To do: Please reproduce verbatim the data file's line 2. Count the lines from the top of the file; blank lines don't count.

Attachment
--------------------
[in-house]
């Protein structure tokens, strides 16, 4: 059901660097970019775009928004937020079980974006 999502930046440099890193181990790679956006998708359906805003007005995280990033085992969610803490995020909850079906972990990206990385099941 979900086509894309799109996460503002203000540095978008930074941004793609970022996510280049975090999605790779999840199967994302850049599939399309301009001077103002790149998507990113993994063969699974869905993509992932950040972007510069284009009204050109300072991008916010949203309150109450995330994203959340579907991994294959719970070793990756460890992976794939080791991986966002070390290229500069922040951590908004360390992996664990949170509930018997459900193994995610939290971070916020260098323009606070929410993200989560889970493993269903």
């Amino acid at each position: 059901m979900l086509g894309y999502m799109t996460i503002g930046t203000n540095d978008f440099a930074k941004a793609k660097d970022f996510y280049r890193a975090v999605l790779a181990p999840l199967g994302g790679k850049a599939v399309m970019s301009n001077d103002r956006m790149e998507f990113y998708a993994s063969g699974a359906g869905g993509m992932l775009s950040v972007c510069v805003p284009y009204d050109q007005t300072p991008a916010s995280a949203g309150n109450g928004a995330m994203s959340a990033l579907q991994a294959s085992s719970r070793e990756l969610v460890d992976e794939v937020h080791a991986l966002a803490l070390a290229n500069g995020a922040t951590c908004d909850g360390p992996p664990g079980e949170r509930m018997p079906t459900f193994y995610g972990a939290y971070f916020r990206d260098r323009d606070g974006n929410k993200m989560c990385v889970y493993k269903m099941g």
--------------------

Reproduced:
């Protein structure tokens, strides 16, 4: 059901660097970019775009928004937020079980974006 999502930046440099890193181990790679956006998708359906805003007005995280990033085992969610803490995020909850079906972990990206990385099941 979900086509894309799109996460503002203000540095978008930074941004793609970022996510280049975090999605790779999840199967994302850049599939399309301009001077103002790149998507990113993994063969699974869905993509992932950040972007510069284009009204050109300072991008916010949203309150109450995330994203959340579907991994294959719970070793990756460890992976794939080791991986966002070390290229500069922040951590908004360390992996664990949170509930018997459900193994995610939290971070916020260098323009606070929410993200989560889970493993269903």